Learning Lessons in French

"Secrets travel fast in Paris." – Napoleon Bonaparte

Imagine this:  You’re a young artist who just graduated from Yale and who’s managed to
snag a dream job as an assistant to a brilliant American photographer in Paris.  But then imagine this:  Your boss and her family (with whom you will live and work) turn out to be a little bit crazy, a little bit self-absorbed and intent on dragging you into their chaos.  And each one is very manipulative in his or her own way.

This is where Kate finds herself in Hilary Reyl’s Lessons in French.  She’s in Paris to boost her resume before applying to art school, but she also wants desperately to fit in with the Schell family:  Lydia, the gifted photographer, who is working on a project about the Berlin Wall (the story takes place in 1989); Clarence, Lydia’s writer husband; Portia, their spoiled and confused daughter; and Joshua, their rebellious and also confused son.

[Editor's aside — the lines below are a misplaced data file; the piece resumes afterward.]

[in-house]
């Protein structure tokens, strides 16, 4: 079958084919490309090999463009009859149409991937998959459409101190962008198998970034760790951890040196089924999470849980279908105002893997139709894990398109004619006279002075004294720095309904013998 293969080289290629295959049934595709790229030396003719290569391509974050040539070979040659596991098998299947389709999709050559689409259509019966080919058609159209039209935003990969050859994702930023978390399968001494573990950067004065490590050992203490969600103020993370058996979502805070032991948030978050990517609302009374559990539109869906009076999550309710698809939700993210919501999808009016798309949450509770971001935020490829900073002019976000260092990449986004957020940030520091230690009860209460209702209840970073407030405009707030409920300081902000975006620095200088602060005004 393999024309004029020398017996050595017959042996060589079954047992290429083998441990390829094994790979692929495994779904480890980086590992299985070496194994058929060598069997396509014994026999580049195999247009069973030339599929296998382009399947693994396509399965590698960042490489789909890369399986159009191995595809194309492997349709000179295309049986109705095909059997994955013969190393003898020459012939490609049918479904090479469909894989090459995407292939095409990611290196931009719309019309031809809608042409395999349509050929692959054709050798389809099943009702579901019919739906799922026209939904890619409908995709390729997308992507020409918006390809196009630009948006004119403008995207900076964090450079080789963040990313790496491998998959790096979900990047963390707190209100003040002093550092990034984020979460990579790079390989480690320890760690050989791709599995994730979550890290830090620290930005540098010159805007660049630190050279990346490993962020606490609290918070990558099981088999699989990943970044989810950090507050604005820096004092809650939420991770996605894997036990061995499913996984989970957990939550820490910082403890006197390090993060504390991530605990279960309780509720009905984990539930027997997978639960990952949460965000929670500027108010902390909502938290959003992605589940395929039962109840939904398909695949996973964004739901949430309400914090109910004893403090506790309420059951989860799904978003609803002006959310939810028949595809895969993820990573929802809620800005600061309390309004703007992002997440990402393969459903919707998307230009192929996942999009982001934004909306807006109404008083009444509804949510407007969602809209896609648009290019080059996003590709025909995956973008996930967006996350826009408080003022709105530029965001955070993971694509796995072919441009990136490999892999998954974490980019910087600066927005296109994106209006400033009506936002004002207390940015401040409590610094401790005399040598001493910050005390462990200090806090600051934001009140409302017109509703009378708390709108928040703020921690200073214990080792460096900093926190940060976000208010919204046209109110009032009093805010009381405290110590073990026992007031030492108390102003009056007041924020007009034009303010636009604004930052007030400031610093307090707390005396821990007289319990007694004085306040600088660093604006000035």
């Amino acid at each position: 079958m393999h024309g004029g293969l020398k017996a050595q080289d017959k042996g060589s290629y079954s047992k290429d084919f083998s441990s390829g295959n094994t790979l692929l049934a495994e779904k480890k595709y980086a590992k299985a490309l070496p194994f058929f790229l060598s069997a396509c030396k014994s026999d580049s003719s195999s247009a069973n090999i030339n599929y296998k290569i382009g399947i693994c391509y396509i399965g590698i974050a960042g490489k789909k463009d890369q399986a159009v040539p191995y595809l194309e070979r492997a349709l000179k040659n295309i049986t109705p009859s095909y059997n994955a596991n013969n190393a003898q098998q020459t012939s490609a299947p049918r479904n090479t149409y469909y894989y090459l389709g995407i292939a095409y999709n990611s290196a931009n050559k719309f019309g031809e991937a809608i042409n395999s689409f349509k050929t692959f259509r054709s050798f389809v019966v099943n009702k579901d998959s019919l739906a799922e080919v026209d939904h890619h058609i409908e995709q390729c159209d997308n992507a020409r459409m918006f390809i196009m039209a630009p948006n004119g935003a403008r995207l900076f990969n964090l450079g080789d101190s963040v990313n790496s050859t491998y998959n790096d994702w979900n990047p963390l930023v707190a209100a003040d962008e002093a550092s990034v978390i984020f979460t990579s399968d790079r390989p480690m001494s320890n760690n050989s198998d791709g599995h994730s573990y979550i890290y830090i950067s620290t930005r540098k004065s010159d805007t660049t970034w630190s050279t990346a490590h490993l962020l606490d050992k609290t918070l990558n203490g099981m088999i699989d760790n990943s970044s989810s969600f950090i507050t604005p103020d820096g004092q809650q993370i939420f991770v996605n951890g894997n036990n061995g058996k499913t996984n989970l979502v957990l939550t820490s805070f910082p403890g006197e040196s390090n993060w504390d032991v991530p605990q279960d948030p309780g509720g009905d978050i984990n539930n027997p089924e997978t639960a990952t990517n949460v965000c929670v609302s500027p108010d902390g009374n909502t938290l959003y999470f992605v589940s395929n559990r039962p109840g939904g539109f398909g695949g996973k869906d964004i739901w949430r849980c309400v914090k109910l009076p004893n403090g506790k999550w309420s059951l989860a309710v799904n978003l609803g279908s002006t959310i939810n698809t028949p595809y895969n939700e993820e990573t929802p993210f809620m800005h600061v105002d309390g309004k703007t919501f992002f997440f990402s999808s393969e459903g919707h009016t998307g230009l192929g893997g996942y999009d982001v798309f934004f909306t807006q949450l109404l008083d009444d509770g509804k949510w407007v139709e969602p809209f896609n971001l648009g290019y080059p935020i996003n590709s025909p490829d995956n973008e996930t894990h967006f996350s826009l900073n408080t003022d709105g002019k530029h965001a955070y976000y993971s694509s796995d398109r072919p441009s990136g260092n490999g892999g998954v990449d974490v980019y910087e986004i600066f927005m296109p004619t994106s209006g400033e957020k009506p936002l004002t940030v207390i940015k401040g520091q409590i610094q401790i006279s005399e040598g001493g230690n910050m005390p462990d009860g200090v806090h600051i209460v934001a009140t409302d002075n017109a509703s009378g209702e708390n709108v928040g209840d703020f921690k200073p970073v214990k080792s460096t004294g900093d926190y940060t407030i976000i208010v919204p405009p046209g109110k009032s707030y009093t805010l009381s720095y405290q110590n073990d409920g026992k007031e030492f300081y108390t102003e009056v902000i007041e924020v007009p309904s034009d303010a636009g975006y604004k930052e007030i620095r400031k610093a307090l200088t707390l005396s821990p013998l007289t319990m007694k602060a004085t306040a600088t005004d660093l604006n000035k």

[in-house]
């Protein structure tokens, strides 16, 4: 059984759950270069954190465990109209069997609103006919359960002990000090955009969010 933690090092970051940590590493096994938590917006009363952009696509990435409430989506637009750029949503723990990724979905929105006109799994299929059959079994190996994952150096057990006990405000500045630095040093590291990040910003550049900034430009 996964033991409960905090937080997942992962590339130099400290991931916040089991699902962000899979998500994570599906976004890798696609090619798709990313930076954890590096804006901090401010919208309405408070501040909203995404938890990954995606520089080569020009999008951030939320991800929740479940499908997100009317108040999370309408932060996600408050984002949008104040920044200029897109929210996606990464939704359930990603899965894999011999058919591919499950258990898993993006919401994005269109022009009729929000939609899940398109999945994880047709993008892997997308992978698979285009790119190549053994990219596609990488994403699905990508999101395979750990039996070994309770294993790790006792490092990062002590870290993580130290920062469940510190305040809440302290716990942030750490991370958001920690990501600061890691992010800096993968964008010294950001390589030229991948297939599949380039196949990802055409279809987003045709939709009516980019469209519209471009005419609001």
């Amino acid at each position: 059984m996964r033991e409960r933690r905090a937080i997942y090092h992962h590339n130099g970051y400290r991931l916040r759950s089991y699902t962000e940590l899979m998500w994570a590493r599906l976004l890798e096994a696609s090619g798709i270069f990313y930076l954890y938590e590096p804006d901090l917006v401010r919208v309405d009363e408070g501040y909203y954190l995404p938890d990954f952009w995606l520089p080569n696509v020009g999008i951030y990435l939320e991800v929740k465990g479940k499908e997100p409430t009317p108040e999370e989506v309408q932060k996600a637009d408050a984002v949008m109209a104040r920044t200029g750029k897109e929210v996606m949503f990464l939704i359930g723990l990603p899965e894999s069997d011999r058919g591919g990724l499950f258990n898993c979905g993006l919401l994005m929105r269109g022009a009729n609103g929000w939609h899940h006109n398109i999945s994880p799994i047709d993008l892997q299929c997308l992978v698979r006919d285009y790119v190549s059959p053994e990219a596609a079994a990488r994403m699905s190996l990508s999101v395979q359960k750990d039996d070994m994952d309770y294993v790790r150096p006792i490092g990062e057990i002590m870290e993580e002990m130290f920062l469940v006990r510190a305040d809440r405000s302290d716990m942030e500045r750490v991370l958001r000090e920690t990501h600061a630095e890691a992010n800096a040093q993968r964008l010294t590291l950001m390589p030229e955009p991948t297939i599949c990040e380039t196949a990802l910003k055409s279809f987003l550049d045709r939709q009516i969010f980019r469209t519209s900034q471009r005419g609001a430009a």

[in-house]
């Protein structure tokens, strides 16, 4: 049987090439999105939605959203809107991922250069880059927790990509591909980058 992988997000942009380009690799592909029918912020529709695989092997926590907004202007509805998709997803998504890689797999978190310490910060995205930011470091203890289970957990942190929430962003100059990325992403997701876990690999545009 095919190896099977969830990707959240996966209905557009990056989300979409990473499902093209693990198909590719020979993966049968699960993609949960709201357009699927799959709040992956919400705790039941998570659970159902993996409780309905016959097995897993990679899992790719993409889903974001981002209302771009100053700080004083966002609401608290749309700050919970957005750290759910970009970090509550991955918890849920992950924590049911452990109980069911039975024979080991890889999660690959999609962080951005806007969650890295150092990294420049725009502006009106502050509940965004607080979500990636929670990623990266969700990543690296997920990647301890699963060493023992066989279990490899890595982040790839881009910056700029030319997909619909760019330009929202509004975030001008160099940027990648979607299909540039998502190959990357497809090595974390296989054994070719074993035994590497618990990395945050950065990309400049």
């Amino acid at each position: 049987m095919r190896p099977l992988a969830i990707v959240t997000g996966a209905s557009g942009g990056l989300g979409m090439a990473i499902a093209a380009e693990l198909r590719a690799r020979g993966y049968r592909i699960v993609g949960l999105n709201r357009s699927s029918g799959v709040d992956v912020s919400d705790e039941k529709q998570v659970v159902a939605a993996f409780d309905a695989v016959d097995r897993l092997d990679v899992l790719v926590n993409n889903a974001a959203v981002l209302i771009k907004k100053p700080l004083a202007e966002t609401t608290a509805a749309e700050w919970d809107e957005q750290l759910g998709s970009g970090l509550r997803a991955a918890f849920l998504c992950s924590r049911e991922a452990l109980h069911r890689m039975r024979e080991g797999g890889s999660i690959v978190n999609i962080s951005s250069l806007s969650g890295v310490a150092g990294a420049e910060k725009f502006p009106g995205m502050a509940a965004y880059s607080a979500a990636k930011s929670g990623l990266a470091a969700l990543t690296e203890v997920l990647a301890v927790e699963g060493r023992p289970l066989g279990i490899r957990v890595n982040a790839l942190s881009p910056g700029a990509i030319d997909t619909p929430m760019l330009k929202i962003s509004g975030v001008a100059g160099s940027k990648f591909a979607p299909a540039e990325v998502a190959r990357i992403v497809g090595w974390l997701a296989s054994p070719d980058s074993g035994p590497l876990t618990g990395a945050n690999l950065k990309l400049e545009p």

Kate is fluent in French, having been sent to France for a couple years when she was a child and her father was dying of cancer in the U.S.  However, at the beginning of the novel, she is more concerned with impressing the Schells than connecting with her own relatives.  As time goes on, she realizes what is really important, but it is fun watching her figure things out.  She cavorts with another former Yale student and her band of rich French boys; she is tricked into being the go-between for Clarence and his girlfriend, while hiding the affair from Lydia; and finally she connects with her cousin, Étienne, and realizes that she can always count on her own family, even when the Schells are at their worst. 

If you’re dreaming of France, but won’t travel farther than Los Angeles this summer, Lessons in French will not disappoint. 

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